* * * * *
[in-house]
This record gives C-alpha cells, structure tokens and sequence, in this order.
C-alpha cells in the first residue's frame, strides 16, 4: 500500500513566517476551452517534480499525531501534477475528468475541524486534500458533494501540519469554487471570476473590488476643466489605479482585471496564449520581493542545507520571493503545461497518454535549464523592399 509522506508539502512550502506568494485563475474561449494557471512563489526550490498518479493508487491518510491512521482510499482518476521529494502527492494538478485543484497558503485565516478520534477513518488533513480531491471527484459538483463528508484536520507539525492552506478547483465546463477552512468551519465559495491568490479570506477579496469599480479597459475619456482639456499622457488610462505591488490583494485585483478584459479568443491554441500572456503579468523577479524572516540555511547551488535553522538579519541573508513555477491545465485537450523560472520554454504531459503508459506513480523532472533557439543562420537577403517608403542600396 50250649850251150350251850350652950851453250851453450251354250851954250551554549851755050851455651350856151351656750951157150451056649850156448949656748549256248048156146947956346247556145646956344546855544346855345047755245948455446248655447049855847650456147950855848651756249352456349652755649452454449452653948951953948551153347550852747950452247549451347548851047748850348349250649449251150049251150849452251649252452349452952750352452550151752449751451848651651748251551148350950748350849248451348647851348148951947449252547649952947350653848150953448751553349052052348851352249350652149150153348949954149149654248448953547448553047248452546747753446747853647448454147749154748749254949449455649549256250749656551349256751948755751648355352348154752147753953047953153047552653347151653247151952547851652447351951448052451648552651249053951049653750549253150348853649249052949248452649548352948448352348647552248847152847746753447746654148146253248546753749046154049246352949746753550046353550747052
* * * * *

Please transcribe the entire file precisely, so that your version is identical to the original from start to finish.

[in-house]
This record gives C-alpha cells, structure tokens and sequence, in this order.
C-alpha cells in the first residue's frame, strides 16, 4: 500500500513566517476551452517534480499525531501534477475528468475541524486534500458533494501540519469554487471570476473590488476643466489605479482585471496564449520581493542545507520571493503545461497518454535549464523592399 509522506508539502512550502506568494485563475474561449494557471512563489526550490498518479493508487491518510491512521482510499482518476521529494502527492494538478485543484497558503485565516478520534477513518488533513480531491471527484459538483463528508484536520507539525492552506478547483465546463477552512468551519465559495491568490479570506477579496469599480479597459475619456482639456499622457488610462505591488490583494485585483478584459479568443491554441500572456503579468523577479524572516540555511547551488535553522538579519541573508513555477491545465485537450523560472520554454504531459503508459506513480523532472533557439543562420537577403517608403542600396 50250649850251150350251850350652950851453250851453450251354250851954250551554549851755050851455651350856151351656750951157150451056649850156448949656748549256248048156146947956346247556145646956344546855544346855345047755245948455446248655447049855847650456147950855848651756249352456349652755649452454449452653948951953948551153347550852747950452247549451347548851047748850348349250649449251150049251150849452251649252452349452952750352452550151752449751451848651651748251551148350950748350849248451348647851348148951947449252547649952947350653848150953448751553349052052348851352249350652149150153348949954149149654248448953547448553047248452546747753446747853647448454147749154748749254949449455649549256250749656551349256751948755751648355352348154752147753953047953153047552653347151653247151952547851652447351951448052451648552651249053951049653750549253150348853649249052949248452649548352948448352348647552248847152847746753447746654148146253248546753749046154049246352949746753550046353550747052